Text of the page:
On this day, the inquiry was told by Rajiv Menon QC, who is representing the lead tenant of the flat in which the blaze started, how his client discovered the fire which would go on to become the worst since World War II. Menon said:

“Not long before 1am on 14 June last year, he was awoken by a beeping sound. It was coming from the kitchen. He realised it must be the smoke alarm. He opened the kitchen door and looked inside for just a few seconds. What he saw was smoke. It seemed to be coming from behind his hotpoint fridge/freezer. It seemed to be spreading, upward and outward.”

Much time was spent hearing from Kensington and Chelsea Council, represented by James Maxwell-Scott QC of Crown Office Chambers. Menon was scornful of the council, saying:

“It is no coincidence that this fire occurred in a building owned by a Tory-flagship borough that has been at the forefront of promoting austerity, cuts and deregulation and prioritising business and profit over health and safety.”

Maxwell-Scott said his client recognises it’s seen as the “public face” of this disaster, but that it wasn’t a council that sought to “build on the cheap”. Blame was shifted to a tenant management organisation, ‘the TMO’ (represented by James Ageros QC of the same chambers). Ageros, however, said refurbishment work was contracted out to other organisations, that the cladding system had been shown to the council several times before it was installed, and that “numerous” high-rise buildings “were clad in similar materials”.

Day four: opening statements from lawyers for the fire brigade

A number of organisations on day four appeared under the ‘fire brigade’ umbrella: the Fire Brigades Union (represented by Martin Seaward), the Fire Officers Association (Louis Browne QC) and the London Fire Brigade (Stephen Walsh QC).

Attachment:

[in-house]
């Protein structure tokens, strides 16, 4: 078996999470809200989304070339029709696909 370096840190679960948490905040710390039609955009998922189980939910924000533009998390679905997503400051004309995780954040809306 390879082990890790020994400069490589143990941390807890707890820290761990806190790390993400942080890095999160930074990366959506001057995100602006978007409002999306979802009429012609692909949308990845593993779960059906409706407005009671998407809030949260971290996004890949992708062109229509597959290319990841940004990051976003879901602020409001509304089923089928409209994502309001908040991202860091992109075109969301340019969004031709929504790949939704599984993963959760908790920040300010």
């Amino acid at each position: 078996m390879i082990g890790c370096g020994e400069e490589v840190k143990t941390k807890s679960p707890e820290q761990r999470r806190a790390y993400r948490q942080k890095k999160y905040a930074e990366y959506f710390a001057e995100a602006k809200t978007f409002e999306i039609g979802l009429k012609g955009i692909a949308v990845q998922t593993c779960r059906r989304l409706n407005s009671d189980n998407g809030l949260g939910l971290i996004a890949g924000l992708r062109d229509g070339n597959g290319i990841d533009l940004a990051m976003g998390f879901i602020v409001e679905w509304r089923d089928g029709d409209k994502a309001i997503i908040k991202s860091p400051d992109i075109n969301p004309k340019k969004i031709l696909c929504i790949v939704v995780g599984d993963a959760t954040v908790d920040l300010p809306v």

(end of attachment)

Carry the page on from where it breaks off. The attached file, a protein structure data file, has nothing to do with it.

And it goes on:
Walsh addressed the fire brigade’s ‘stay put’ policy, which he described as “historically effective”. As for why the fire brigade didn’t change its policy once the fire spread, he said the design of Grenfell Tower and the lack of a communications system to speak to all residents would’ve made this very difficult. He said:

“It is a fundamental misunderstanding of the events of the fire… to assume that the building’s ‘stay put’ policy can be changed to simultaneous evacuation at the stroke of a fire incident commander.”

The London Fire Brigade also stressed firefighters wouldn’t have been aware of the “defects” in the building’s materials, such as its cladding, which have only come to light since the fire. The brigade received more calls for fire survival guidance from Grenfell residents on 14 June 2017 than from the whole of London in the past decade.

What’s to come

Today marks day one of the expert witness presentations, which are expected to take three days. After that, the inquiry will hear evidence about the outbreak of the fire and the response from the emergency services in its initial stages. Then, it’s expected the whole of July will be dedicated to “remaining firefighter evidence”, this including: search and rescue, fire brigade control room staff, and commanders who were responsible for decisions taken that night.

After a break in August, the inquiry will reconvene to hear evidence from BSR groups, scheduled to last four weeks, followed by “other” witness evidence. The inquiry’s expected to close in October, with expert witness evidence and closing statements.